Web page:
House SpeakerNancy PelosiNancy PelosiThe Hill’s Morning Report – Equipped by Airbnb – Senators clinch deal on T stimulus package White House, Senate reach deal on trillion stimulus package Democrats examine distant voting alternatives MORE(D-Calif.) on Wednesday praised the Senate’s sweeping, $2 trillion coronavirus relief package, but declined to say how the House would pass it.
“This bipartisan legislation takes us a long way down the road in meeting the wants of the American individuals,” Pelosi said in a statement.
She said the package didn’t race as far as a separate House bill but argued that “thanks to the cohesion and insistence of Senate and House Democrats, the bill has moved a great deal nearer to America’s workers.”
Pelosi said Wednesday that House Democrats will evaluate the package sooner than deciding next steps.
“House Democrats will now review the final provisions and legislative text of the agreement to determine a direction of action,” her statement said.
Pelosi has hoped to transfer the package rapid thru the House by unanimous consent, allowing it to get toPresident TrumpDonald John TrumpThe pandemic is bad, we want the capability to measure real how bad Florida governor wants federal disaster area declaration Amash calls stimulus package ‘a raw deal’ for ‘those that want the most assist’ MORE‘s desk without calling lawmakers back to Washington amid travel concerns surrounding the spreading pandemic.
But some members of her caucus have expressed concerns that they’ve been lower out of negotiations on the massive package, performed largely by Senate leaders and White House officials. In a conference call with House Democrats Tuesday afternoon, lawmakers expressed reservations that they may possibly be pressured to swallow the Senate bill without providing their very bear input.
Pelosi, regardless of Republican efforts to sideline her from the talks, has been heavily involved in the negotiations, speaking regularly with Senate Minority LeaderCharles SchumerCharles (Chuck) Ellis SchumerNew York cuts subway, bus, commuter rail service amid ridership topple, employee shortage Senators pen op-ed calling for distant voting amid coronavirus pandemic Pelosi suggests coronavirus stimulus deal is near, but timing in doubt MORE(D-N.Y.) as he ironed out the final wrinkles with Treasury SecretarySteven MnuchinSteven Terner MnuchinThe Hill’s Morning Report – Equipped by Airbnb – Senators clinch deal on T stimulus package White House, Senate reach deal on trillion stimulus package On The Cash: Trump hopes to reopen financial system by Easter | GOP senators inquire of stimulus vote on Wednesday | Democratic leaders forecast at least two extra relief payments MORE.
In a spherical of cable information interviews Tuesday morning she made clear that she hopes the Senate package meets adequate of the Democrats’ requirements that the House can pass it unanimously, precluding the necessity to reconvene the House.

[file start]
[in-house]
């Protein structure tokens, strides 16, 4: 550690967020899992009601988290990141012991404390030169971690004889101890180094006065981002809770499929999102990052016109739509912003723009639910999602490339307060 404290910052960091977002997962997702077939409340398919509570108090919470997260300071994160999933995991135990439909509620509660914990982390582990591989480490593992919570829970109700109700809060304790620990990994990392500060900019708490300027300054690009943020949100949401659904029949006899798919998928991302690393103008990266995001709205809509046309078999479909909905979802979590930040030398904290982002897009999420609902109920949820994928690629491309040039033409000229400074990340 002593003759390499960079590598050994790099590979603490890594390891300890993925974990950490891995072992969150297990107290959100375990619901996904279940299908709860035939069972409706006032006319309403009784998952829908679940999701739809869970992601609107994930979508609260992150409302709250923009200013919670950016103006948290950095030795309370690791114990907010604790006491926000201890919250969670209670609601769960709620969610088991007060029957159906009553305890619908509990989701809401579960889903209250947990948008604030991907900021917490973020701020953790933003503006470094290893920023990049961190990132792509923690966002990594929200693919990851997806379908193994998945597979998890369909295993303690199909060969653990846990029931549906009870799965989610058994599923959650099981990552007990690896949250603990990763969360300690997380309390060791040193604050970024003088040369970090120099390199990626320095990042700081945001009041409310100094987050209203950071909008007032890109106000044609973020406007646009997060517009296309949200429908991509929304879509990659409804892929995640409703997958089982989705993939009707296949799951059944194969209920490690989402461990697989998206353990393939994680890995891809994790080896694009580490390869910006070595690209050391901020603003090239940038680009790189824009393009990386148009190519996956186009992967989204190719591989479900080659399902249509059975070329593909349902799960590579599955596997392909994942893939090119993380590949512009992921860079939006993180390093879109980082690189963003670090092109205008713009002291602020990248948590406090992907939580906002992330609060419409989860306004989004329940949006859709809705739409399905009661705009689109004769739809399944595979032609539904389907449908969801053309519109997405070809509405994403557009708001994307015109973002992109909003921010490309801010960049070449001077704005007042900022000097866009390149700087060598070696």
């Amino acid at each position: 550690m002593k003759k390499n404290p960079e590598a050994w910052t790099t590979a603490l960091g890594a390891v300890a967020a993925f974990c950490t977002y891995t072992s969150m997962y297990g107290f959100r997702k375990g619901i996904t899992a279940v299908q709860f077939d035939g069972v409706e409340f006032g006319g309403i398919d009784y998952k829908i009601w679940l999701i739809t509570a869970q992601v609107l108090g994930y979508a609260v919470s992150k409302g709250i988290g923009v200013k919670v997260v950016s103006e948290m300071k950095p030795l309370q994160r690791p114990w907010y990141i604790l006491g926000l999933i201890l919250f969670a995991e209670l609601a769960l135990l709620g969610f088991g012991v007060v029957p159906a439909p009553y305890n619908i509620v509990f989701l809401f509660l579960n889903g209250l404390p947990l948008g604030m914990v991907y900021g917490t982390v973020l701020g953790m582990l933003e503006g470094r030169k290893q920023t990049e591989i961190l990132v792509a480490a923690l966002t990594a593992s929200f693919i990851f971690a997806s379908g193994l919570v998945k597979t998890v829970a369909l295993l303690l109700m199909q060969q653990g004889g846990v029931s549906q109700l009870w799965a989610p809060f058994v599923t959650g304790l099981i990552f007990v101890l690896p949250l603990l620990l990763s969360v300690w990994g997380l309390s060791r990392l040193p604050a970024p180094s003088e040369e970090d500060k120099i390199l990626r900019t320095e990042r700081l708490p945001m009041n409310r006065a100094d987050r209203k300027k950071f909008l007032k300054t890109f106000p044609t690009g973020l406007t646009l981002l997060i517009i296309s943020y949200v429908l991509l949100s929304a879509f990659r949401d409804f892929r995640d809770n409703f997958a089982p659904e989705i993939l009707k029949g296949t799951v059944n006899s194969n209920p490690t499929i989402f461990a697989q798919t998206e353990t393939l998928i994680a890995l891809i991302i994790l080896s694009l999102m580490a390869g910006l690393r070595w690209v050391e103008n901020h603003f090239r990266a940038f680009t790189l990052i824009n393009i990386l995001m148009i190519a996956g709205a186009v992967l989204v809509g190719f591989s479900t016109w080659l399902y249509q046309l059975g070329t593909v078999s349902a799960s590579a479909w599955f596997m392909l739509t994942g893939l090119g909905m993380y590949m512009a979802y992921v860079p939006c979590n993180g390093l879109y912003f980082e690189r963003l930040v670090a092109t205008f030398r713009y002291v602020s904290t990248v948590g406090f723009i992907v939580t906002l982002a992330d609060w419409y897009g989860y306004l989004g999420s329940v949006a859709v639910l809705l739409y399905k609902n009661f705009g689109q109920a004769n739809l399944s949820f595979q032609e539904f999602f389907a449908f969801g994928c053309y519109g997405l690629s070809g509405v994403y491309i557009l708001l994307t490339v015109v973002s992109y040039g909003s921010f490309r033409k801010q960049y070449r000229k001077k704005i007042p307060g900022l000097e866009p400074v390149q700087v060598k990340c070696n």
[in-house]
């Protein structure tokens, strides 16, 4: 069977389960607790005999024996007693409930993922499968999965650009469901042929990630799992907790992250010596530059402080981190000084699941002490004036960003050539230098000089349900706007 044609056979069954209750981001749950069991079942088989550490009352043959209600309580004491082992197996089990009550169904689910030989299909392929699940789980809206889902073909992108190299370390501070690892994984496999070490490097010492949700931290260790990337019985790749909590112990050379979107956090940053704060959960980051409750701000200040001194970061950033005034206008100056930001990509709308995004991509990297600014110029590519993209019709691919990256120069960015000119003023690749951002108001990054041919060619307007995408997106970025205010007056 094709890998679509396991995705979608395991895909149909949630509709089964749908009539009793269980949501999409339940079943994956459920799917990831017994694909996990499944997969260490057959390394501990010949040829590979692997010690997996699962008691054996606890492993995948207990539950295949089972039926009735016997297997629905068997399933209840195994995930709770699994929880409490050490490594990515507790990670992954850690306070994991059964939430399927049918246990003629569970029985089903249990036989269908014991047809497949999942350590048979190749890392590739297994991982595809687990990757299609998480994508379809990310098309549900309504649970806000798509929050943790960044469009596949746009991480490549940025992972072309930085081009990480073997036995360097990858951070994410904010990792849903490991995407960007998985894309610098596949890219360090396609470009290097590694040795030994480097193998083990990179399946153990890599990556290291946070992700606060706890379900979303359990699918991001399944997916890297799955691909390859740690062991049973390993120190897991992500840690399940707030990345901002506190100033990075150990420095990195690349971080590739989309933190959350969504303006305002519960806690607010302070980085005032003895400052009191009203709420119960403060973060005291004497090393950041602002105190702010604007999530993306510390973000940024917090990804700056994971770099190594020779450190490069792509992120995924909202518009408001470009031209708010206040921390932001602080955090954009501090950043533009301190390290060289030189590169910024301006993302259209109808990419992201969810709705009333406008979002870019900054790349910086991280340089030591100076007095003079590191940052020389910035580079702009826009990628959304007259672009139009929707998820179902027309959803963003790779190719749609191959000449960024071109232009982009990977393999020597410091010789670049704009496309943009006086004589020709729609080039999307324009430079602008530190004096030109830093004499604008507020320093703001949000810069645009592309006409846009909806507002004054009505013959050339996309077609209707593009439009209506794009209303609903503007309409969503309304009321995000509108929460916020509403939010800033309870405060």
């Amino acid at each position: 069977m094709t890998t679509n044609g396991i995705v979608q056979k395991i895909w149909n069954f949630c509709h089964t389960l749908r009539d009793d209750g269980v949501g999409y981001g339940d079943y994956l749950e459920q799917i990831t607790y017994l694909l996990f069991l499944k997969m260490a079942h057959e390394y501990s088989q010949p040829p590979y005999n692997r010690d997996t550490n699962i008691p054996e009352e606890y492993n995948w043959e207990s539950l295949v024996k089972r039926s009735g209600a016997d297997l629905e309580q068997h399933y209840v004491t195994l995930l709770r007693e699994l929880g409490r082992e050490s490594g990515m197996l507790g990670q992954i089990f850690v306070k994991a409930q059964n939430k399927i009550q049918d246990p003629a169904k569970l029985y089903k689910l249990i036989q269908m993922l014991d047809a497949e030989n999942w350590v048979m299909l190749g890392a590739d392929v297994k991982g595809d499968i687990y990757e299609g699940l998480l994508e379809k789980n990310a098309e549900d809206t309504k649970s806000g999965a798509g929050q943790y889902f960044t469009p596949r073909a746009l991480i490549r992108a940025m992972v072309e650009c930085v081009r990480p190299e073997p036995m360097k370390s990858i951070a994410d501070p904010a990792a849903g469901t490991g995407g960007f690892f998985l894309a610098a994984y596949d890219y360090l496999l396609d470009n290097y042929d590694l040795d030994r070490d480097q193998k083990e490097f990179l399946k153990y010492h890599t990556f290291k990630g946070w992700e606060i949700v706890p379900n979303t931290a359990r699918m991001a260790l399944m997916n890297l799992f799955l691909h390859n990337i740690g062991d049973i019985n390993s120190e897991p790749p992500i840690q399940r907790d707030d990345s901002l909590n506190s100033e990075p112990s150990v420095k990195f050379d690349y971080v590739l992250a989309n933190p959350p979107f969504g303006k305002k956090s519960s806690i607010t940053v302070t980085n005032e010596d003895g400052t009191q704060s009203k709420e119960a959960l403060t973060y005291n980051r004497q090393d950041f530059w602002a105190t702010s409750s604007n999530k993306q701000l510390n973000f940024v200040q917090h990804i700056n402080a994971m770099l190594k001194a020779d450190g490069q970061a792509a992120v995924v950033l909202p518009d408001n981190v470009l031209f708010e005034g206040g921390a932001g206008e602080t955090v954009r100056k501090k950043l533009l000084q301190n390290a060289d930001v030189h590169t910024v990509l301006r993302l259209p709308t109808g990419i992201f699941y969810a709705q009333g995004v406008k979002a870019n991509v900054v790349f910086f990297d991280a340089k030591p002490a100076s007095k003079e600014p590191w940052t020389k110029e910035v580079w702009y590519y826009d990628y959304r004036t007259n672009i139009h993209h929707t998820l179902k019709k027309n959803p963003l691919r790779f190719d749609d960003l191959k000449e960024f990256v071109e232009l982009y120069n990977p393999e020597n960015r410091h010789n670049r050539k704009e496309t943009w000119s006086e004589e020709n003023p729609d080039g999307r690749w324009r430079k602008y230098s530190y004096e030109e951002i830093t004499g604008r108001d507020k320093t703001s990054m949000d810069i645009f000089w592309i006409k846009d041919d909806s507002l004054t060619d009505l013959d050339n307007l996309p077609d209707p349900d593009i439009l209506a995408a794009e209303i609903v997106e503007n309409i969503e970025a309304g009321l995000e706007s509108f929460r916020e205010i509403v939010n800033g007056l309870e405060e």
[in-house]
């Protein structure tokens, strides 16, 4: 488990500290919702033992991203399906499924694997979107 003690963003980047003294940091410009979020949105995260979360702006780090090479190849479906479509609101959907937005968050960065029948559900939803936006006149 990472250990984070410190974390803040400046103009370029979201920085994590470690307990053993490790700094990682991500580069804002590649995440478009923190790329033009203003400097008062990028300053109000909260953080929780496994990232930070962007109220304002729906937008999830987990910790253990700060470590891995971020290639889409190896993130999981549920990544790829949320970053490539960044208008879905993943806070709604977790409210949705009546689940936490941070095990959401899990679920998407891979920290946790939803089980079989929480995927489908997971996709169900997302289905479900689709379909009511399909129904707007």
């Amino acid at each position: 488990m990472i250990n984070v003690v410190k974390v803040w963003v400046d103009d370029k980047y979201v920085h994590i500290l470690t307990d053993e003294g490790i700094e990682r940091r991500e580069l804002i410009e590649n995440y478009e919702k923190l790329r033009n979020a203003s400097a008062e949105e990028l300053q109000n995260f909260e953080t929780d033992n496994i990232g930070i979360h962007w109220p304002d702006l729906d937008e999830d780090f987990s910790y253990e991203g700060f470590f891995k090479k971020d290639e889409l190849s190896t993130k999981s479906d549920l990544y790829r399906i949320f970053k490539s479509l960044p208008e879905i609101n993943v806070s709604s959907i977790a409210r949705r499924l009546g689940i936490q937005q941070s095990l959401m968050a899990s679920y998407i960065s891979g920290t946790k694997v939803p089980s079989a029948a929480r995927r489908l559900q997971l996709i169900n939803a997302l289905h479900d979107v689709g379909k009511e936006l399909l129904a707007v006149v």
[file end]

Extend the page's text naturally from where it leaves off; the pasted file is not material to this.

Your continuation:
“Suitable now what we’re trying to achieve is determine on the substance of this legislation so that we can rapid near to an agreement the place we can have unanimous consent,” she told CNN.
The Democrats gained a long list of victories in the $2 trillion package, including billions of dollars for hospitals, college students, the unemployed and states struggling to finance emergency services.
Democratic leaders in both chambers are highlighting those provisions as they race to bring their members on board. It is no longer as stable as the House’s alternative bill, Pelosi said, but marks a stark development over the Republicans’ initial proposal — an indication she wants to transfer it rapid thru Congress.
It remains to be seen if her caucus will endorse the measure and allow it to transfer thru the House unanimously.
On Tuesday’s conference call, Procure.Pramila JayapalPramila JayapalCritical affords shortage hampers hospitals, health providers Washington state lawmakers warn health workers running low on protective gear Pelosi, Trump strike deal on coronavirus response package MORE(D-Wash.), the head of the Congressional Modern Caucus who represents hard-hit Seattle, warned that lawmakers want extra information about the bill sooner than they’re ready to rubber stamp it. She expressed concerns about protections for immigrants.
House Democrats have also pressed hard for a meals stamp increase, which is no longer in the Senate bill and is distinct to pose a major affirm for liberal champions of the program, including members of the Congressional Black Caucus.
In hopes of appeasing those members, Democratic leaders are already telling lawmakers that meals stamps can be in the next, fourth spherical of coronavirus relief, according to a stale leadership staffer familiar with those conversations.
House Democrats have also pressed hard for a meals stamp increase, voicing concerns that it may perhaps no longer be included in the Senate bill, which would spark an outcry from liberal champions of the program, including members of the Congressional Black Caucus.
This story was updated at 1: 51 p.m.